“The cops are not our people”

Hundreds of peaceful protesters marched in west Philadelphia Tuesday night after a rally at Malcom X Park demanding justice for the killing of Walter Wallace Jr. by two police officers.

The rally began shortly after 6 PM. It was organized by the Party for Socialism and Liberation (PSL) Philadelphia chapter and endorsed by the Philadelphia Student Union, Neighbors for Healthy Community Development, Black Lives Matter Philly, Black Alliance for Peace, Protect the Protesters, LILAC Philly, and Penn Community for Justice.

Ashley, a 17-year old high school senior and Philadelphia Student’s Union member, addressed the crowd first:

“A black man was killed yesterday in front of his mother, and that is something that we should all be angry about.”

Next up, a teacher and organizer with PSL railed against the Philadelphia Police Department:

“They had a mother. They had a father. They had a twin. They were loved by somebody. And the police thought that they could take their life without a thought. . . I have never once in my life felt safe around a police officer. They are not here to protect me or any one of us.”

The speakers made clear that one of their fundamental demands is complete community control of the police.

“You know who I’ll call when someone happens in my streets?” the teacher asked the crowd. “I’ll call my neighbor. . . If someone was having issues on the block, we’ll talk to them. That’s what being a neighbor is. The cops are not our neighbors. The cops are not our friends. The cops are not our people. Our neighbors are our people.”

An organizer with Black Alliance for Peace urged the crowd, “We must come up with ways for treating people who are having a mental crisis without calling the police. I said ‘without calling the police.’”

Mike, an organizer with Workers World Party and longtime resident of Philly, pointed out that Philadelphia police officers have no understanding of the Black way of life in Philadelphia or Black people in general:

“They don’t understand us. They don’t understand our customs. They don’t understand anything. So when they are put in a position where they feel like their lives are put in danger, it’s very easy to do what they did yesterday. When you come into a very poor neighborhood, you have to find value in that neighborhood.”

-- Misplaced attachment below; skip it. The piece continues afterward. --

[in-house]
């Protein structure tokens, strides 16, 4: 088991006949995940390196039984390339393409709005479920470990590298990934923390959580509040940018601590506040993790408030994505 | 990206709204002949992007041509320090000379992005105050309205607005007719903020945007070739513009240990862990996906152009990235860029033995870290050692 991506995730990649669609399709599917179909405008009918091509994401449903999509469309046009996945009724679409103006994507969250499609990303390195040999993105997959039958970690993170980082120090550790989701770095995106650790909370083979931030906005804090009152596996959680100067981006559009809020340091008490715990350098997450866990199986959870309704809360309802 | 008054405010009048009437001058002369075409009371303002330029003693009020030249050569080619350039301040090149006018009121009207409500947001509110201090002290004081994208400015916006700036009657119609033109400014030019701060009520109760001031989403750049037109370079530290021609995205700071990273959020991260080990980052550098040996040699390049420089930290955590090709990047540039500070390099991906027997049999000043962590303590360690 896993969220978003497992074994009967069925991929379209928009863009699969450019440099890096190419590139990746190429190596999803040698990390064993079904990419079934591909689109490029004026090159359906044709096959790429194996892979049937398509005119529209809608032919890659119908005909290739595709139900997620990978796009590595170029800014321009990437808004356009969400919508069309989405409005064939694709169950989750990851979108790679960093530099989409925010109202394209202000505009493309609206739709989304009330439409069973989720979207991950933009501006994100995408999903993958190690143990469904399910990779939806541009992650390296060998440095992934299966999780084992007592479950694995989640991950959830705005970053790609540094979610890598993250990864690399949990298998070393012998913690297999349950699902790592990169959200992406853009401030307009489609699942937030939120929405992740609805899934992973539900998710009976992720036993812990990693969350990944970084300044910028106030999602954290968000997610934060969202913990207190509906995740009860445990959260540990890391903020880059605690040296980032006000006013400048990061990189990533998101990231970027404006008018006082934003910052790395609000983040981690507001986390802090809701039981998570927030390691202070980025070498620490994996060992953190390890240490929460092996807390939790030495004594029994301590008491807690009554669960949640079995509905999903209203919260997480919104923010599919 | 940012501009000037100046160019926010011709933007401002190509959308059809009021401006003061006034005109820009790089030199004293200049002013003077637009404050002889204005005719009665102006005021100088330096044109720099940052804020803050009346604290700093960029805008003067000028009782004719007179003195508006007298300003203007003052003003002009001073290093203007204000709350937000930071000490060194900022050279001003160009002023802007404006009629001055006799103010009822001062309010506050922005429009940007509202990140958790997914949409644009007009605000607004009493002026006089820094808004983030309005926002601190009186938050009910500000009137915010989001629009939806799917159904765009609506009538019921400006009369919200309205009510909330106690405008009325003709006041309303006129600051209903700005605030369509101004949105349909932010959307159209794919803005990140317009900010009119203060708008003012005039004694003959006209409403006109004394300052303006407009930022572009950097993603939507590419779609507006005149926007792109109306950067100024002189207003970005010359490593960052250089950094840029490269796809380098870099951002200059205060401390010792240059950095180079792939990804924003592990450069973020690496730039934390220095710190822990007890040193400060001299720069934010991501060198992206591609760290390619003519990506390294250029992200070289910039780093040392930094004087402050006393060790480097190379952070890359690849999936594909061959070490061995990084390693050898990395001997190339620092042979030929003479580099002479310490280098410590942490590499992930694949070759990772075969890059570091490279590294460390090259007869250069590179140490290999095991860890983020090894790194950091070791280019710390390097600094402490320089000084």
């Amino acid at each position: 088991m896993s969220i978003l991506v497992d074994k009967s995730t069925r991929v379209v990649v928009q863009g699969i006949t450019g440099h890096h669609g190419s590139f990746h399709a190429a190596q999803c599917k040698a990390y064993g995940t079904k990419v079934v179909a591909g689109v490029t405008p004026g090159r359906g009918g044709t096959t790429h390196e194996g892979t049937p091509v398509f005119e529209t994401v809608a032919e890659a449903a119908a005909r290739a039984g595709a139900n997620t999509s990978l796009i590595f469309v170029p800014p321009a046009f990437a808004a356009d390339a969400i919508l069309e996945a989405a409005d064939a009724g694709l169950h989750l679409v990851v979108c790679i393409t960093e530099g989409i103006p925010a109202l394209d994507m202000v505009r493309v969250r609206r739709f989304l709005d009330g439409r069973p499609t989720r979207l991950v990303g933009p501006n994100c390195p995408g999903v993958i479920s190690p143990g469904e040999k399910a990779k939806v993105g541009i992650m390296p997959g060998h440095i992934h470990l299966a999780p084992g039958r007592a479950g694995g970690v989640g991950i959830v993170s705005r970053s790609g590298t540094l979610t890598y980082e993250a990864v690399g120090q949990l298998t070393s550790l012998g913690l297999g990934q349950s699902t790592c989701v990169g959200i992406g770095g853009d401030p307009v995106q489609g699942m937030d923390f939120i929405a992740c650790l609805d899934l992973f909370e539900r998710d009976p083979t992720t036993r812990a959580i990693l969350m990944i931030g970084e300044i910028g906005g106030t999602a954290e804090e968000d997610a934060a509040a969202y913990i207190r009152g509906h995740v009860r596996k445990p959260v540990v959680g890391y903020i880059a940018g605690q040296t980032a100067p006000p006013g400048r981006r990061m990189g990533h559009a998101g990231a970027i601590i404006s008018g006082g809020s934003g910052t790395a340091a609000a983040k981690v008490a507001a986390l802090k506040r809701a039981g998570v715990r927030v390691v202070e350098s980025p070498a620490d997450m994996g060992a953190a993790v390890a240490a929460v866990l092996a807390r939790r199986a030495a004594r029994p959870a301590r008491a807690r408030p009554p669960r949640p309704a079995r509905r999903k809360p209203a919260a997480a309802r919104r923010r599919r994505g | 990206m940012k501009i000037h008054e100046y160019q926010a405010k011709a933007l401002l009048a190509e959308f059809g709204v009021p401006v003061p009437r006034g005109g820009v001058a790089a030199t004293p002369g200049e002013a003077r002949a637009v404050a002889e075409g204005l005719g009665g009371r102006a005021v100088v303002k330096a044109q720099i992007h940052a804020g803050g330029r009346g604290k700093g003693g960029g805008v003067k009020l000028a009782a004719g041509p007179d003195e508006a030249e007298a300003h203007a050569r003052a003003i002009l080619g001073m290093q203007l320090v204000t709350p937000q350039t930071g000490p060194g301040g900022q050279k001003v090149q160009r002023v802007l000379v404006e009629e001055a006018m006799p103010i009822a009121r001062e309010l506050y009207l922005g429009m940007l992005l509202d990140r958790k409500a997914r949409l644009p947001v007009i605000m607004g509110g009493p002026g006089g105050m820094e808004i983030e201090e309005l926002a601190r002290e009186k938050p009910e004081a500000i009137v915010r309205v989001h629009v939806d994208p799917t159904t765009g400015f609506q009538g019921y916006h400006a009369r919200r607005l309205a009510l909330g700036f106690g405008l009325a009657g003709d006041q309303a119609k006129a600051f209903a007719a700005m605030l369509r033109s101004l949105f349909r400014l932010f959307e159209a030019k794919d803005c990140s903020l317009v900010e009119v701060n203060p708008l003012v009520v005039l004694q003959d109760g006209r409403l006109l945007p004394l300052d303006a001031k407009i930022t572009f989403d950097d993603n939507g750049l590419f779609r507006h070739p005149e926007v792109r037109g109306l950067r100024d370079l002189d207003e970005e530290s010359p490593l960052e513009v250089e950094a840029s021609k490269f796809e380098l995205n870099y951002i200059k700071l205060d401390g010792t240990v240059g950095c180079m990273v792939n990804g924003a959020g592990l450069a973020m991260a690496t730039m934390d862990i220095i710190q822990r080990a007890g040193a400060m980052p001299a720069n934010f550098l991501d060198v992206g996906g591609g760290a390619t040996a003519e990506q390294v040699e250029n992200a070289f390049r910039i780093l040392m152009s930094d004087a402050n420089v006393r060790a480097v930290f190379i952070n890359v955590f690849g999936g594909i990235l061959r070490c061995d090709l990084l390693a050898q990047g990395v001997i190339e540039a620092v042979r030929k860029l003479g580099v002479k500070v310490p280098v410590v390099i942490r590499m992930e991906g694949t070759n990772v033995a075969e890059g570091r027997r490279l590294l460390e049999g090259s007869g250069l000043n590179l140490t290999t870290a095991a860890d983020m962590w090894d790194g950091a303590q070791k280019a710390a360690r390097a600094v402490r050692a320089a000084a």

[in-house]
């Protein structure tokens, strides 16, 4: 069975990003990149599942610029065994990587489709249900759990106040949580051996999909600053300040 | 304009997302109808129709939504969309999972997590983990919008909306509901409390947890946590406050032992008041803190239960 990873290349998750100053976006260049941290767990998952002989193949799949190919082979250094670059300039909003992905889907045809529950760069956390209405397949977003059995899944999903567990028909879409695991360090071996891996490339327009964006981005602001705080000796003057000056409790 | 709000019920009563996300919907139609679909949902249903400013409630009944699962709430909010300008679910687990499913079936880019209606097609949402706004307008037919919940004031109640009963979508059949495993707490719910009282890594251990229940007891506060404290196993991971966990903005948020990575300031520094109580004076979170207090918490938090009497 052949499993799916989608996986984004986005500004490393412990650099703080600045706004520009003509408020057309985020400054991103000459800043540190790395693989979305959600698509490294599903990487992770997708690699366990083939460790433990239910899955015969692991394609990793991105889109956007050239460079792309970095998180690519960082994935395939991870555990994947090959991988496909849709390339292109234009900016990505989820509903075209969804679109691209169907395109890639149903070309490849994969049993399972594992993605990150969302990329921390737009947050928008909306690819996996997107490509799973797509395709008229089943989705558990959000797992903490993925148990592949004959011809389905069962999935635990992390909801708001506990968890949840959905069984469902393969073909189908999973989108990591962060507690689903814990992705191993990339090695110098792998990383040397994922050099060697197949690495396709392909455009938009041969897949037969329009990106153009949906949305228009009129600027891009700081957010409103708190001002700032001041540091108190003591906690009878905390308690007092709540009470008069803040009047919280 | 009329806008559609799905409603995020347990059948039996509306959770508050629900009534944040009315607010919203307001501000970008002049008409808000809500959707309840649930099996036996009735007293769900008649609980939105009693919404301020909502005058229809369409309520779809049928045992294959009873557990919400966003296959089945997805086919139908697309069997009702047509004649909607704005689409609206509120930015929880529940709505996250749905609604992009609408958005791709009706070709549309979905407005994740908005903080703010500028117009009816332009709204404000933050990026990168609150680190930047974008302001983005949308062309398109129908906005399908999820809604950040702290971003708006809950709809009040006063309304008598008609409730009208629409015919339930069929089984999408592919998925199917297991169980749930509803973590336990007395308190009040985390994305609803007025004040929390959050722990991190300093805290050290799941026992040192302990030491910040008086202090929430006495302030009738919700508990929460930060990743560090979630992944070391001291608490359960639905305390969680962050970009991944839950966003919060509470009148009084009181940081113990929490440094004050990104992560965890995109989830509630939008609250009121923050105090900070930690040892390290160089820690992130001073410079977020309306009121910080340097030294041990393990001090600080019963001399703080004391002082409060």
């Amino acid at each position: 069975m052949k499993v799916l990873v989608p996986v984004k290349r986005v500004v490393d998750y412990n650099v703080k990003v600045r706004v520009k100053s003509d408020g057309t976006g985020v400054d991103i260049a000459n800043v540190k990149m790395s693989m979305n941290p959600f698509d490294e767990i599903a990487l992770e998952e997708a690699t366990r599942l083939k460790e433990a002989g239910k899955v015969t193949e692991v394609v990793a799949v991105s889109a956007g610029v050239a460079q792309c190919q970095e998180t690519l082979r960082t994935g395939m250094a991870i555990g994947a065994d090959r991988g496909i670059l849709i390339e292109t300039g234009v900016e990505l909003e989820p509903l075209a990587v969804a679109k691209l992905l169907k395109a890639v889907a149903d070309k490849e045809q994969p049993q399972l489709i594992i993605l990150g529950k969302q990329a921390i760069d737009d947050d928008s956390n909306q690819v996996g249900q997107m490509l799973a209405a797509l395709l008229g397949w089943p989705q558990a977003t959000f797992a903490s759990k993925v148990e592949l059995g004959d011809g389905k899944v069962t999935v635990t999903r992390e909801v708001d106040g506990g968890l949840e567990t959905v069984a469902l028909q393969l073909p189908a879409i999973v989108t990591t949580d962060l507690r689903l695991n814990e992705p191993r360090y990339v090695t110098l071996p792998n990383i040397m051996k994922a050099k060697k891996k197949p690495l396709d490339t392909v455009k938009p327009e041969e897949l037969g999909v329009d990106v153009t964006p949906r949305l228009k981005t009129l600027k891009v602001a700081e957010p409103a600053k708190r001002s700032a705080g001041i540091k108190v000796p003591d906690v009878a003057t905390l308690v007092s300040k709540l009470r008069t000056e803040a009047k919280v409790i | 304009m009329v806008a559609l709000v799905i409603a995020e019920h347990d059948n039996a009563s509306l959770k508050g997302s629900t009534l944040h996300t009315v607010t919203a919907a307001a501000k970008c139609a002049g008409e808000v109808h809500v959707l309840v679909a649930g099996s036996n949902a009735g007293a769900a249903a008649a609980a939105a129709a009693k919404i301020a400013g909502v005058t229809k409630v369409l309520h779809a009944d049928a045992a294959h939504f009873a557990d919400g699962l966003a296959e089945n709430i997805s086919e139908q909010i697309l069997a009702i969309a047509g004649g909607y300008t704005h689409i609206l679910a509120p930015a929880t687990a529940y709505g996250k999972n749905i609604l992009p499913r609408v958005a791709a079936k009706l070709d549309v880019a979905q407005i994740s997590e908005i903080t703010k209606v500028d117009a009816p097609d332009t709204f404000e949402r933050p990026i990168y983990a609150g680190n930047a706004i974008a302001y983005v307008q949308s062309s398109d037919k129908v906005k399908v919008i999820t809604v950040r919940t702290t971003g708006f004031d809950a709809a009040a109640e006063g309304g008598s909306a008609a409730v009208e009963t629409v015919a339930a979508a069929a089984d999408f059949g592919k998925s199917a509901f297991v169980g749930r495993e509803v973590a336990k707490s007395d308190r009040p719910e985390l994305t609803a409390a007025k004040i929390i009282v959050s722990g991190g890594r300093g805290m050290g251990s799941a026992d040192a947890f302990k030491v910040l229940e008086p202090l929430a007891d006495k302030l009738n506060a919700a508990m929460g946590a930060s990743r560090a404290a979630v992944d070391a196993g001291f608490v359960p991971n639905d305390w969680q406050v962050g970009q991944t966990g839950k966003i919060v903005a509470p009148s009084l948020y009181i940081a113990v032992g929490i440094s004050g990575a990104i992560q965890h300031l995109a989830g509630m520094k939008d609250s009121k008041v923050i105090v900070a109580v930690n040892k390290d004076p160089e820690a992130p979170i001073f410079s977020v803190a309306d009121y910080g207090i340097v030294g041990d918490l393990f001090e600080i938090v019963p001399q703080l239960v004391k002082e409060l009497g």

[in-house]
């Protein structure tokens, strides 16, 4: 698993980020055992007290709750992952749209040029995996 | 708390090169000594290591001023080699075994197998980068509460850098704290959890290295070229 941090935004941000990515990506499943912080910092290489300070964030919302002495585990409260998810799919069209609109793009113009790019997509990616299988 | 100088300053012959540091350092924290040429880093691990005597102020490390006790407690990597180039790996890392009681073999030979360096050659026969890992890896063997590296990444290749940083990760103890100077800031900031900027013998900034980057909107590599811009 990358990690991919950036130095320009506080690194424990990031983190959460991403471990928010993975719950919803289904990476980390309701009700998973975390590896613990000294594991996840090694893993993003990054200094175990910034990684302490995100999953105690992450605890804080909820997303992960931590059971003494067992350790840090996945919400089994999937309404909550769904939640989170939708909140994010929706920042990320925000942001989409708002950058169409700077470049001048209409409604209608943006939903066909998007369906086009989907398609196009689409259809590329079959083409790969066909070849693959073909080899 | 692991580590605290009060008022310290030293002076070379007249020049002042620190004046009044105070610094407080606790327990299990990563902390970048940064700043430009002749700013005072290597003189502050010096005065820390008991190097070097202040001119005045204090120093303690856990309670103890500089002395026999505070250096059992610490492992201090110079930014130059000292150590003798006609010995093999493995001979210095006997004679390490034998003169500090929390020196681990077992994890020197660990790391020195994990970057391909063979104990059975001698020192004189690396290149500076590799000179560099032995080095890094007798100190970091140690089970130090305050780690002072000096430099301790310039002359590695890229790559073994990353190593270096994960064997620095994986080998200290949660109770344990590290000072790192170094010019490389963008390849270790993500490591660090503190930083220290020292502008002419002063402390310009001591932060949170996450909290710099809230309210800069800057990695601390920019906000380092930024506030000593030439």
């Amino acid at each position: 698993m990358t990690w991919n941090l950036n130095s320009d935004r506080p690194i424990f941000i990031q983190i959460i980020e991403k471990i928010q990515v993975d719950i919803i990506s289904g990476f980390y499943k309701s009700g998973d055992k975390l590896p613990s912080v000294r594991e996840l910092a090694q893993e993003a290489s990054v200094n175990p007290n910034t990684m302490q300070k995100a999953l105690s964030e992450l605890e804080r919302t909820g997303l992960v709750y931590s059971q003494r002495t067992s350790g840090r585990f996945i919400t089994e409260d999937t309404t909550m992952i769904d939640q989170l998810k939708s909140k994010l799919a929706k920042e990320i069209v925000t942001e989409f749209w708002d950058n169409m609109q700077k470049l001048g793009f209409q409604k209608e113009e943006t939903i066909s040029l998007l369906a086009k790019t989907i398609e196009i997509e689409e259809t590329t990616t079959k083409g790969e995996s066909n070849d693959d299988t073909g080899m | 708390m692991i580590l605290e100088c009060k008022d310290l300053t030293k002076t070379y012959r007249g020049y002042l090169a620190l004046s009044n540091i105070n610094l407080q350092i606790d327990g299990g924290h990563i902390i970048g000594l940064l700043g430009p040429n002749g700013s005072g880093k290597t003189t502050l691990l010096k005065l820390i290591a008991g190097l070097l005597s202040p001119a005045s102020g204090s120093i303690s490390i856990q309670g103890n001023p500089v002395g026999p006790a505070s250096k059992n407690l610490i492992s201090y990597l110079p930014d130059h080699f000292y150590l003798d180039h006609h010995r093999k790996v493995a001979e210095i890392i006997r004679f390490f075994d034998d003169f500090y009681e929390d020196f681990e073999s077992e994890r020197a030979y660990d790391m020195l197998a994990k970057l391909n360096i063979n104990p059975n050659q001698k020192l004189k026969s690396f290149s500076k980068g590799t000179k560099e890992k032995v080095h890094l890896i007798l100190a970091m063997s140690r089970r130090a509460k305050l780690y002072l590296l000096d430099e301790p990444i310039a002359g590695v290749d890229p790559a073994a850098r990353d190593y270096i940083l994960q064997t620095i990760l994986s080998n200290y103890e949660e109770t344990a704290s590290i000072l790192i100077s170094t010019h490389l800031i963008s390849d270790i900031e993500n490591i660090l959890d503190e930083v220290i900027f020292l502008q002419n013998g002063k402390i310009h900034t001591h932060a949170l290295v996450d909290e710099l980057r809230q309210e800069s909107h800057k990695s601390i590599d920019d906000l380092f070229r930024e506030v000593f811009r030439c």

Community members across the country have long criticized police departments for a lack of understanding and connection to the communities in which they police. According to an investigation by NBC10, The Philadelphia Police Department recruits officers from all over the country. Currently, 1 in 5 city officers live in the suburbs. Organizers like Mike contend that policing would be far less destructive if officers lived in the communities in which they work.

Krystal Strong, an organizer with BLM Philly, delivered the final and most moving speech of the night:

“I stood in front of the house of Walter Wallace Jr. I listened to his aunt talk about how good a dude Walter Wallace Jr. was. I listened to his cousins talk about how the cop who killed him had a taser on his hip, and still chose to shoot him 10, 11, 12, 13, 14 times.”

On Monday, Philadelphia police chief Danielle Outlaw said that neither officer involved in the shooting had a taser. Strong’s statement directly contradicts what Outlaw claimed.

Strong continued:

“And we are watching the way that Walter White is becoming a symbol. And we are losing sight of the fact that this was a person! Not a fucking hashtag! This is a man who got married three weeks ago. Who has children. Who has a child on the way! . . . I want all of you right now to take a moment to think about the life that was lost yesterday. Walter Wallace Jr. was his fucking name!

Strong was angry that energy from summer-long protests in Philadelphia is being directed toward getting Joe Biden elected:

“The first chance some of y’all got, y’all took your asses home, and started talking Biden-Harris. How the fuck we spent all summer talking about ‘Abolish the Police’ and then the first chance we get, we sitting up here talking about holding hands with the author of the crime bill and someone that calls themselves a ‘top cop’. The math ain’t mathin’! Which one is it?”